| 64 | || [[Image(ad_rho0000.png, width=400)]] || [[Image(ad_vel0000.png, width=400)]] || |
| 65 | ||= [attachment:ad_rho.gif Density Movie] =||= [attachment:ad_vel.gif Velocity Movie] =|| |
| 66 | |
| 67 | Then, a run with the aforementioned analytic cooling parameters was done. The hydrodynamic quantities will change discontinuously at the shock as before, but then change continuously according to the cooling rate. The ambient temperature is set to be the floor temperature, so that no cooling occurs at or below this temperature. Once the post-shock temperature reaches this floor temperature, the hydrodynamic quantities will remain constant. This is called the quiescent region. Only the first 100 cells of the simulation are shown here. |
| 68 | |
| 69 | || Analytic Cooling || |
| 70 | || [[Image(an_press0000.png, width=400)]] || [[Image(an_temp0000.png, width=400)]] || |
| 71 | ||= [attachment:an_press.gif Pressure Movie] =||= [attachment:an_temp.gif Temperature Movie] |
| 72 | || [[Image(an_rho0000.png, width=400)]] || [[Image(an_vel0000.png, width=400)]] || |
| 73 | ||= [attachment:an_rho.gif Density Movie] =||= [attachment:an_vel.gif Velocity Movie] =|| |
| 74 | |
| 75 | For Dalgarno-McCray (DM) cooling, some of the initial parameters had to be changed. The initial velocity used in the previous simulations would give rise to a post-shock temperature in the unstable region of the DM curve. This led to the radiative instability, and thus unsteady shocks. To avoid this, the initial velocity was lowered to 80 km/s. Also, the cooling rate from the DM curve is much higher than that of the analytic form. In order to see the cooling region, the grid had to be shrunk, resulting in a cell length of 10^13^ cm. |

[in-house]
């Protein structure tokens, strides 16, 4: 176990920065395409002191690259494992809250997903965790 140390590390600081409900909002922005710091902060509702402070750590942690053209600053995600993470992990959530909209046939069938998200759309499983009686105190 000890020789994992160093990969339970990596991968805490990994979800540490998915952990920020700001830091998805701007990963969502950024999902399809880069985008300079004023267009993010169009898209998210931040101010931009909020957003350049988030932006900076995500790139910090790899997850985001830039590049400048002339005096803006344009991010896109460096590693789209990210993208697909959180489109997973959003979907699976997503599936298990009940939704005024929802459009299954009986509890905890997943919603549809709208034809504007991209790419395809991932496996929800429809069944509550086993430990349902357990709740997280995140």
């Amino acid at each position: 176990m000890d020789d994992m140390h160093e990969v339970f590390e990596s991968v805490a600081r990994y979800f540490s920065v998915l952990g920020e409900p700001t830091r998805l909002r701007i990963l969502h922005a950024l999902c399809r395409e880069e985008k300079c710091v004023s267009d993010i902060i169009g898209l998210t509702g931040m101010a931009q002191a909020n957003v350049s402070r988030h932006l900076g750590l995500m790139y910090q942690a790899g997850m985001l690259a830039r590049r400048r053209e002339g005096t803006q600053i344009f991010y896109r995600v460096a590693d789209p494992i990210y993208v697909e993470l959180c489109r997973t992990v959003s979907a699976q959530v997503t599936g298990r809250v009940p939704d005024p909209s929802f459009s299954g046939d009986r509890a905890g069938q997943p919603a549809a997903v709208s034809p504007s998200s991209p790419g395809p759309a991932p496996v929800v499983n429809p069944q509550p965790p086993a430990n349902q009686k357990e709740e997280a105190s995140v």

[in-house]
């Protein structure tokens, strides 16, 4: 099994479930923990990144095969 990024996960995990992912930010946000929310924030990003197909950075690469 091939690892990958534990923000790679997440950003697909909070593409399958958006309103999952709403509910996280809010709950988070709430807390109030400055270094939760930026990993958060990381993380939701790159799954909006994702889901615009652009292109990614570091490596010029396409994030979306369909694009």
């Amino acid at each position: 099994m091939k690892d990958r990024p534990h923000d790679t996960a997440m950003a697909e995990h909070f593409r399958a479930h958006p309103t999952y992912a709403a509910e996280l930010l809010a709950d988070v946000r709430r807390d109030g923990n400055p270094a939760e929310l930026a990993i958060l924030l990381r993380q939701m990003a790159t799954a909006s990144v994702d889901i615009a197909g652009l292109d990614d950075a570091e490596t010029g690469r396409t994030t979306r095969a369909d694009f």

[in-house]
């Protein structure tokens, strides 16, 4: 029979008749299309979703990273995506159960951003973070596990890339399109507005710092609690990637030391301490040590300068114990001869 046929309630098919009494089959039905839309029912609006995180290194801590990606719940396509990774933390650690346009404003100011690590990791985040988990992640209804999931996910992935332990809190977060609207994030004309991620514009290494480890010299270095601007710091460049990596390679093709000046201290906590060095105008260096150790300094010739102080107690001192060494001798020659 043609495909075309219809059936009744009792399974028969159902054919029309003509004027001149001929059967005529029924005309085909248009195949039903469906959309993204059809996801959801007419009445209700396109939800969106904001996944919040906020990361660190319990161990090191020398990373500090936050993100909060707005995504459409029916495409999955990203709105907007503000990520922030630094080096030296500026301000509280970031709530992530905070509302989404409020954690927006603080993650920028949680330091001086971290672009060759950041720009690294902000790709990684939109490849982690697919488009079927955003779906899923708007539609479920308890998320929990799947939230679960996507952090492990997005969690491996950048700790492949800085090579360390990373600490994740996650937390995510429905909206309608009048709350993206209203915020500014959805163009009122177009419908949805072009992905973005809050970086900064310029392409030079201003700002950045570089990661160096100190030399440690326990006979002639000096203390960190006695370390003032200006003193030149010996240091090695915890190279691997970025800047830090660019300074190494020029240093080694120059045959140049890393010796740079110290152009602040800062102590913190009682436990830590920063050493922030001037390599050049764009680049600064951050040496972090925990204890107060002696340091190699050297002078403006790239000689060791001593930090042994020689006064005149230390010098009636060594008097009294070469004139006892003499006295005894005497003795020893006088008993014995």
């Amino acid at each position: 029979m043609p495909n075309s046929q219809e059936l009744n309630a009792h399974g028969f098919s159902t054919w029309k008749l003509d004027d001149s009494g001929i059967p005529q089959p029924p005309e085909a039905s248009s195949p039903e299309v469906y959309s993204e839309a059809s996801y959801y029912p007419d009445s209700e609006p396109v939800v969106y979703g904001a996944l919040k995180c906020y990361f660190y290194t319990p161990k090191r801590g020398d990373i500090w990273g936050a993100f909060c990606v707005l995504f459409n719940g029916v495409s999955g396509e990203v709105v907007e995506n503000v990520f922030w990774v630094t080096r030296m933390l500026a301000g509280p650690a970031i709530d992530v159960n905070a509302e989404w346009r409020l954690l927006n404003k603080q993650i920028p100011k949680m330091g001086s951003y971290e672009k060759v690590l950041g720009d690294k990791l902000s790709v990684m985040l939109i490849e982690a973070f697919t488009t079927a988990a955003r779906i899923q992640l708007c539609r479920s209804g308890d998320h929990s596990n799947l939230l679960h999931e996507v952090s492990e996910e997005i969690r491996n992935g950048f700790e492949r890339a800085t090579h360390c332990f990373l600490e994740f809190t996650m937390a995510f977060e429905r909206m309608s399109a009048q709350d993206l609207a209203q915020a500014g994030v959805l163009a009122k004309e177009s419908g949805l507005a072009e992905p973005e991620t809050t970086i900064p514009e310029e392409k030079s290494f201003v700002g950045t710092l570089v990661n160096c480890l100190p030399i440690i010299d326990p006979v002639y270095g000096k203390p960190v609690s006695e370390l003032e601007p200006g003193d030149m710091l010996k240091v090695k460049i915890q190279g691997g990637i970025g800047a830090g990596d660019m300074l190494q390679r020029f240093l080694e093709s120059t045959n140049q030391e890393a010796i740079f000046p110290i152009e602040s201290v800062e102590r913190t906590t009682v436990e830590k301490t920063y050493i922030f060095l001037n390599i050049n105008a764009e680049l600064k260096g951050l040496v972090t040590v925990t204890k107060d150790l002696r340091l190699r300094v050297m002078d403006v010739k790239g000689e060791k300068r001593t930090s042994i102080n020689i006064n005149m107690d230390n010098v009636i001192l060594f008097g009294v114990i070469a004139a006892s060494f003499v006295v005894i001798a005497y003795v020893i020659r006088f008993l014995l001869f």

| 76 | |
| 77 | || DM Cooling || |
| 78 | || [[Image(DM_temp0010.png, width=400)]] || |
| 79 | ||= [attachment:DM_temp.gif Temperature Movie] =|| |
| 80 | |
| 81 | For Non-equilibrium (NEQ) cooling, the length scale had to be adjusted. The shock velocity is the same as the DM case, but the cell length is now 7.75e11 cm. |
| 82 | |
| 83 | || NEQ Cooling || |
| 84 | || [[Image(NEQ_temp0010.png, width=400)]] || |
| 85 | ||= [attachment:NEQ_temp.gif Temperature Movie] =|| |
| 86 | |
| 87 | Z Cooling has the same initial parameters and scaling as the NEQ case. |
| 88 | |
| 89 | || Z Cooling || |
| 90 | || [[Image(Z_temp0010.png, width=400)]] || |
| 91 | ||= [attachment:Z_temp.gif Temperature Movie] =|| |
| 92 | |
| 93 | Here is a fun plot that shows the temperature profiles for DM, NEQ, and Z cooling. This gives you a good idea of the temperature ranges that each type of cooling works in. Also, you can see the differences in the cooling length which is why I would normally change the length scale depending on the type of cooling. |
| 94 | |
| 95 | [[Image(allcool_temp.png,width=400)]] |
| 96 | |
| 97 | |
| 98 | [[BR]] |
| 99 | == Including MHD == |
| 100 | Making these simulations work with MHD was no simple task. Having a magnetic field adds another jump condition, and it makes the equations within the cooling region more complicated. Here are what the equations look like now: |